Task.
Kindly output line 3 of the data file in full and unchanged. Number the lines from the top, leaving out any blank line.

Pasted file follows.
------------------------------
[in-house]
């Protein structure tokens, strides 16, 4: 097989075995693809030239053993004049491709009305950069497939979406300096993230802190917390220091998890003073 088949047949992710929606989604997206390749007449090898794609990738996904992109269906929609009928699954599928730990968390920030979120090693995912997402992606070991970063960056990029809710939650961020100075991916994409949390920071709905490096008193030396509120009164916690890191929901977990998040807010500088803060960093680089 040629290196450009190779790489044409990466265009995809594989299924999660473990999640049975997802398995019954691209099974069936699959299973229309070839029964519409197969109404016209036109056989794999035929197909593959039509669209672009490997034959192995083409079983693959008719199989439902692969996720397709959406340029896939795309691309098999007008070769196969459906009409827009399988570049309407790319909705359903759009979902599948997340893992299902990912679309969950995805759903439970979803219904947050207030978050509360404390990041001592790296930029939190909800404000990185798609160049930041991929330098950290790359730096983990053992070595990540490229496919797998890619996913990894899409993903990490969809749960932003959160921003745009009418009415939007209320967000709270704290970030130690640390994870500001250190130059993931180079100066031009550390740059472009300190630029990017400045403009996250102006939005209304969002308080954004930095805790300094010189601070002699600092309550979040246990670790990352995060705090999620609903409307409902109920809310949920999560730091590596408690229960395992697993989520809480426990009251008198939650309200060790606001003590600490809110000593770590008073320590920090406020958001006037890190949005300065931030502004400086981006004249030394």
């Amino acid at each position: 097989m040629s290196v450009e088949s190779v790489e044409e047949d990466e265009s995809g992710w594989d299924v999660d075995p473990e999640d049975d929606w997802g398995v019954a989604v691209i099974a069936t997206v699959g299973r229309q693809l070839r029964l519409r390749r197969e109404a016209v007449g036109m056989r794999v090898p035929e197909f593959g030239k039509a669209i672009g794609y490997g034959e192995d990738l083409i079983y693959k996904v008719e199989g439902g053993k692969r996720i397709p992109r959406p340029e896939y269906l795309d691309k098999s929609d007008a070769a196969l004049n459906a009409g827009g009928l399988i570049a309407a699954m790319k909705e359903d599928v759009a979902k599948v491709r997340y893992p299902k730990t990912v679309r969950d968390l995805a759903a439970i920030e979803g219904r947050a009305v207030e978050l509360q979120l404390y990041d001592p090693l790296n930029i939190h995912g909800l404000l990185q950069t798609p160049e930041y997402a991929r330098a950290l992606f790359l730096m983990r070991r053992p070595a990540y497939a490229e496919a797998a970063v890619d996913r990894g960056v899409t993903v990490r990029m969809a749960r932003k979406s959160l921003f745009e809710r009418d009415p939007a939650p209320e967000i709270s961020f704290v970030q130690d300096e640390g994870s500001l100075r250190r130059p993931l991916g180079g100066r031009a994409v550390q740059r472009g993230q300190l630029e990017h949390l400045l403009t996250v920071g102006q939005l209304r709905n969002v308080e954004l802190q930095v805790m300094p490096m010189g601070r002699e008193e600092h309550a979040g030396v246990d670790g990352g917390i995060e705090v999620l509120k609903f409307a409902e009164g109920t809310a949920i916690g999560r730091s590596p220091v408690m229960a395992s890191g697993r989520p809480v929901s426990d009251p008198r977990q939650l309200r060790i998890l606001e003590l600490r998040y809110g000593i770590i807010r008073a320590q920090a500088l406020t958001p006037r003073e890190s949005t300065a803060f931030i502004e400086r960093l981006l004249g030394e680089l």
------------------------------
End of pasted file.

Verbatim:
């Amino acid at each position: 097989m040629s290196v450009e088949s190779v790489e044409e047949d990466e265009s995809g992710w594989d299924v999660d075995p473990e999640d049975d929606w997802g398995v019954a989604v691209i099974a069936t997206v699959g299973r229309q693809l070839r029964l519409r390749r197969e109404a016209v007449g036109m056989r794999v090898p035929e197909f593959g030239k039509a669209i672009g794609y490997g034959e192995d990738l083409i079983y693959k996904v008719e199989g439902g053993k692969r996720i397709p992109r959406p340029e896939y269906l795309d691309k098999s929609d007008a070769a196969l004049n459906a009409g827009g009928l399988i570049a309407a699954m790319k909705e359903d599928v759009a979902k599948v491709r997340y893992p299902k730990t990912v679309r969950d968390l995805a759903a439970i920030e979803g219904r947050a009305v207030e978050l509360q979120l404390y990041d001592p090693l790296n930029i939190h995912g909800l404000l990185q950069t798609p160049e930041y997402a991929r330098a950290l992606f790359l730096m983990r070991r053992p070595a990540y497939a490229e496919a797998a970063v890619d996913r990894g960056v899409t993903v990490r990029m969809a749960r932003k979406s959160l921003f745009e809710r009418d009415p939007a939650p209320e967000i709270s961020f704290v970030q130690d300096e640390g994870s500001l100075r250190r130059p993931l991916g180079g100066r031009a994409v550390q740059r472009g993230q300190l630029e990017h949390l400045l403009t996250v920071g102006q939005l209304r709905n969002v308080e954004l802190q930095v805790m300094p490096m010189g601070r002699e008193e600092h309550a979040g030396v246990d670790g990352g917390i995060e705090v999620l509120k609903f409307a409902e009164g109920t809310a949920i916690g999560r730091s590596p220091v408690m229960a395992s890191g697993r989520p809480v929901s426990d009251p008198r977990q939650l309200r060790i998890l606001e003590l600490r998040y809110g000593i770590i807010r008073a320590q920090a500088l406020t958001p006037r003073e890190s949005t300065a803060f931030i502004e400086r960093l981006l004249g030394e680089l």